A 73-year-old diabetic grandmother and church elder who fled Katrina's floodwaters for the safety of a hotel ended up in prison instead for more than two weeks — all over a bite of food.
Police in this New Orleans suburb arrested Merlene Maten (search) the day after the hurricane on charges she took $63.50 in goods from a looted deli. Though never before in trouble with the law, her bail was set at a stiff $50,000 and she was shipped away to a state penitentiary.
Family and eyewitnesses insist Maten's prison odyssey was unwarranted, claiming she only had gone to her car to get some sausage to eat when officers cuffed her in frustration, unable to catch younger looters at a nearby store.
Despite intervention from the nation's largest senior lobby, volunteer lawyers from the Federal Emergency Management Agency (search) and even a private attorney, the family fought a futile battle for 16 days to get her freed.
Then, hours after her plight was featured in an Associated Press story, a local judge on Thursday ordered Maten freed on her own recognizance, setting up a sweet reunion with her daughter, grandchildren and 80-year-old husband.
"I'm just gonna hug her and say 'Mom, I'm so sorry this had to happen,'" Maten's tearful daughter, Elois Short, told AP shortly after getting the news.
Prison officials planned to release Maten by this weekend. She must still face the looting charge at a court hearing in October. But the family, armed with several witnesses, intends to prove she was wrongly arrested outside the hotel.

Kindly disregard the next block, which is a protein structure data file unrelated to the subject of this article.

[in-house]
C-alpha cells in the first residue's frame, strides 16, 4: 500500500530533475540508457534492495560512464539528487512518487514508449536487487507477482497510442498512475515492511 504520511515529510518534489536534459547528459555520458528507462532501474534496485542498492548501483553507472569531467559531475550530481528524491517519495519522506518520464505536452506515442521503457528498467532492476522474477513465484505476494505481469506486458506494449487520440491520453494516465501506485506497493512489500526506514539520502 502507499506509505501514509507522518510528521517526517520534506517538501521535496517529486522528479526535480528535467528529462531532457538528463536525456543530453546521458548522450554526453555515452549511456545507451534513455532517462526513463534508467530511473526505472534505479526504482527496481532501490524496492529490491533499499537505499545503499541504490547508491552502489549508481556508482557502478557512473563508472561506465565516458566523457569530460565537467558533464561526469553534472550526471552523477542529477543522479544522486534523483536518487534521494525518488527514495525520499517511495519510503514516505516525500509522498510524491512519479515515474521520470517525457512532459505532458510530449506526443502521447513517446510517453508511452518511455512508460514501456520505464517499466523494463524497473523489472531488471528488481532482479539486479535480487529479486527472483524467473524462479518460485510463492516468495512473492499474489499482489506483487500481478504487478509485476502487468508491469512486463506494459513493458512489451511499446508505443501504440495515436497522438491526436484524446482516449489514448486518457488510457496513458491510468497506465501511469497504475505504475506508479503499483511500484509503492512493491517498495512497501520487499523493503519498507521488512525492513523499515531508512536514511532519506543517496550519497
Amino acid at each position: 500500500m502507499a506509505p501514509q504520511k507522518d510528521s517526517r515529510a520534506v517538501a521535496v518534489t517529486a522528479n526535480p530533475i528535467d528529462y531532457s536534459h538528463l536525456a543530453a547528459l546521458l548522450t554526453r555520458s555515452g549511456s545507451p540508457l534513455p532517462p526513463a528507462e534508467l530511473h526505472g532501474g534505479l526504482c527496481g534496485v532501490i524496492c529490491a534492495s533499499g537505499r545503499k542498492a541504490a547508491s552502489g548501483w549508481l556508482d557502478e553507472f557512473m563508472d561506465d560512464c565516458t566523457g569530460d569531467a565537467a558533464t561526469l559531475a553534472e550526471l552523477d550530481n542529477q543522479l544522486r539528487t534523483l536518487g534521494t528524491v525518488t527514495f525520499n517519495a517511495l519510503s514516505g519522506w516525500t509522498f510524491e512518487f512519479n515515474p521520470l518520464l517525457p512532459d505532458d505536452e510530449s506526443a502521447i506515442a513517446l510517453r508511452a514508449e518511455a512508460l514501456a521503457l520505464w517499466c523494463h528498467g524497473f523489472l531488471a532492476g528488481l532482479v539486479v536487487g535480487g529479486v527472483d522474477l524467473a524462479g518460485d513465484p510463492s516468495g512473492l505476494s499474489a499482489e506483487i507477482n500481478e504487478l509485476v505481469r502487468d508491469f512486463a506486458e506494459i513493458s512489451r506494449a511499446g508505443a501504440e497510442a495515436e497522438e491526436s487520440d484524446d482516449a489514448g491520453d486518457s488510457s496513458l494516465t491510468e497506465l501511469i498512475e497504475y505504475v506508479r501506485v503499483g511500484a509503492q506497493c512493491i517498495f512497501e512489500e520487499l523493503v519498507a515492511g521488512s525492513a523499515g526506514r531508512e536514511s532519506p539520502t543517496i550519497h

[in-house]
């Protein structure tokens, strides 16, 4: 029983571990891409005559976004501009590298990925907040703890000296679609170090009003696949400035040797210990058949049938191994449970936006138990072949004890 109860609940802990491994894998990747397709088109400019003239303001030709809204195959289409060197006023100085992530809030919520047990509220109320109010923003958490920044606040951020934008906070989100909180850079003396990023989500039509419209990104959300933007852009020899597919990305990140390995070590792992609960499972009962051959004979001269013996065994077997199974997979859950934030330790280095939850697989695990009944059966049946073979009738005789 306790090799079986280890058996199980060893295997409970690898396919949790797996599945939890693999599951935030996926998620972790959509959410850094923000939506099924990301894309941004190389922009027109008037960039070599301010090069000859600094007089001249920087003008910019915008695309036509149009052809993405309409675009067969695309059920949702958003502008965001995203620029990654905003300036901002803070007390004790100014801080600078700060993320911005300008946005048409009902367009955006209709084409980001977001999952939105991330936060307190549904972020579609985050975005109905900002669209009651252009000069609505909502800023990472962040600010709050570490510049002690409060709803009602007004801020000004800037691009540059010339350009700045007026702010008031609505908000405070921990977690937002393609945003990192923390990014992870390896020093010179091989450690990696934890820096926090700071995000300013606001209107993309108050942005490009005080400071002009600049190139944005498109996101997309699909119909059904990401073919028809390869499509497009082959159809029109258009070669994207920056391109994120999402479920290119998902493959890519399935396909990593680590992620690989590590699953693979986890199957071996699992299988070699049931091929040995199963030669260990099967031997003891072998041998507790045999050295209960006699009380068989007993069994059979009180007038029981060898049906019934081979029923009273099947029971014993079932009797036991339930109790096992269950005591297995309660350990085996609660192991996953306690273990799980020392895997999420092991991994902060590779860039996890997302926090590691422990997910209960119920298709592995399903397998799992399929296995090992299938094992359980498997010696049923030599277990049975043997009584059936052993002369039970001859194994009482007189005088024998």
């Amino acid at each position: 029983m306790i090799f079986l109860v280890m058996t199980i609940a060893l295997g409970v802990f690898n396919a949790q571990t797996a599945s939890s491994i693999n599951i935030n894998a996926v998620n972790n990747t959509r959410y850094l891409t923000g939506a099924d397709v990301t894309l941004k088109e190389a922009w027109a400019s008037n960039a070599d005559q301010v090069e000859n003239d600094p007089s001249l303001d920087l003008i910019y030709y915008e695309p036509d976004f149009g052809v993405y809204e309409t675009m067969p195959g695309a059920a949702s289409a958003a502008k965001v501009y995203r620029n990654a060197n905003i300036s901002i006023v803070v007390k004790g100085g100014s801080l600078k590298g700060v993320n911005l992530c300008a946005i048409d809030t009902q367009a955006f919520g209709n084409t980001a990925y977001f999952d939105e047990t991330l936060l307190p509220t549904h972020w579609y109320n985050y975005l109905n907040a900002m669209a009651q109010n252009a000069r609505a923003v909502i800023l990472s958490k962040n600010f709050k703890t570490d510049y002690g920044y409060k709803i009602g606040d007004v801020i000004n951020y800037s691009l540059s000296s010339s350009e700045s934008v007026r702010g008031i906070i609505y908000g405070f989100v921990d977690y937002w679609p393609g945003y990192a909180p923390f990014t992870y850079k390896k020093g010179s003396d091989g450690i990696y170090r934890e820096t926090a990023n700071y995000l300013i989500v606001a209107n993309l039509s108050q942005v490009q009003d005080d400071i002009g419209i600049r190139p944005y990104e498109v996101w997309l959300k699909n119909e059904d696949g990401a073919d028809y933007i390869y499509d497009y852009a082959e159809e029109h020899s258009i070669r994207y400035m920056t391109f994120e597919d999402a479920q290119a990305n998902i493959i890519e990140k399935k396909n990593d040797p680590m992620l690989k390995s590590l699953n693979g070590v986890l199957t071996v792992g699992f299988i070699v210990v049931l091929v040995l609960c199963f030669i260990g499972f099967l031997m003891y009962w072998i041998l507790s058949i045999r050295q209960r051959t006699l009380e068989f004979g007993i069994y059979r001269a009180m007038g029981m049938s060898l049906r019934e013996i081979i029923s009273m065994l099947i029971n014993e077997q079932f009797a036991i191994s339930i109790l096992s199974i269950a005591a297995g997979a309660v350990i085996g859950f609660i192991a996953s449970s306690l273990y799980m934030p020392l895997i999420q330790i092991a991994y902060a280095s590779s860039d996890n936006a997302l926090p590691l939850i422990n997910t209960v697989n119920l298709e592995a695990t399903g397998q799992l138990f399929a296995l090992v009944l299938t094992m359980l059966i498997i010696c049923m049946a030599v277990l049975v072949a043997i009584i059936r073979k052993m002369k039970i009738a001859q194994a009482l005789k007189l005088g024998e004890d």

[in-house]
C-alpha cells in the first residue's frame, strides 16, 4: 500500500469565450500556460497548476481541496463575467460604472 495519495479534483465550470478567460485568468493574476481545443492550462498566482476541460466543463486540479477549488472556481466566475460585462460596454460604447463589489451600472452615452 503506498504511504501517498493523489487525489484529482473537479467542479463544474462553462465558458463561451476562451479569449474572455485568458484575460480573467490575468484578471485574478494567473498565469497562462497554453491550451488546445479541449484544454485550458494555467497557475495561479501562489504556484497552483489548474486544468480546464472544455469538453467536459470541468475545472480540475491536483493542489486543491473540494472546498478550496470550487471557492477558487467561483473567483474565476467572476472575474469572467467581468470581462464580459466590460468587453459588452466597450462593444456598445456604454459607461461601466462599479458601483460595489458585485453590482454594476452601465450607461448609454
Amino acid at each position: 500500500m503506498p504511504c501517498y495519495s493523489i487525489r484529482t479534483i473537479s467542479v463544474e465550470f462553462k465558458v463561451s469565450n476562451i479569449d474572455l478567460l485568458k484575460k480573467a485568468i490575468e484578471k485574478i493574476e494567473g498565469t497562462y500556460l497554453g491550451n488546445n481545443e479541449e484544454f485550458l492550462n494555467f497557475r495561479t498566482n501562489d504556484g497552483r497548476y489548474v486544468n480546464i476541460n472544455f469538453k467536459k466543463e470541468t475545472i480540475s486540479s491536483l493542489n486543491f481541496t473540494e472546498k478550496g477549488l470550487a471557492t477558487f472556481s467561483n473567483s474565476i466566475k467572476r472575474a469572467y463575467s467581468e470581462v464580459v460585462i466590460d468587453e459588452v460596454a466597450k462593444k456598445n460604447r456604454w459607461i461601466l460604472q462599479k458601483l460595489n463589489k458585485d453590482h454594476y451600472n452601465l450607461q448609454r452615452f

"There were people looting, but she wasn't one of them. Instead of chasing after people who were running, they [police] grabbed the old lady who was walking," said Short, who works in traffic enforcement for neighboring New Orleans police.
Defense attorney Daniel Becnel, family members and witnesses said police snared Maten in the parking lot of a hotel after floodwaters swamped her New Orleans home. She had paid for her room with a credit card and followed authorities' instructions to pack extra food, they said.
She was retrieving a piece of sausage from the cooler in her car and planned to grill it so she and her husband, Alfred, could eat, according to her defenders. The parking lot was almost a block from the looted store, they said.
"That woman was never, never in that store," said Naisha Williams, 23, a New Orleans bank security guard who said she witnessed the episode and is distantly related to Maten. "If they want to take it to court, I'm willing to get on the stand and tell them the police is wrong. She is totally innocent."
Police Capt. Steve Carraway said Wednesday that Maten was arrested in the checkout area of a small store next to police headquarters.
The arrest report is short and assigns the value of goods Maten is alleged to have taken at $63.50. The items are not identified.
"When officers arrived, the arrestee was observed leaving the scene with items from the store. The store window doors were observed smashed out, where entry to the store was made," police reported.
Maten's husband was left at the hotel, until family members picked him up. He is too upset to be interviewed, the family said.
Christine Bishop, the owner of the Check In Check Out deli, said that she was angry that looters had damaged her store, but that she would not want anyone charged with a crime if the person had simply tried to get food to survive.
"Especially not a 70-year-old woman," Bishop said.
Short, Maten's daughter, did not witness the incident. She said her mother has led a law-abiding life. She is a deaconess at the Resurrection Mission Baptist Church (search) and won an award for her decades of service at a hospital, Short said.
"Why would someone loot when they had a car with a refrigerator and had paid with a credit card at the hotel?" asked Becnel, Maten's lawyer. "The circumstances defy the theory of looting."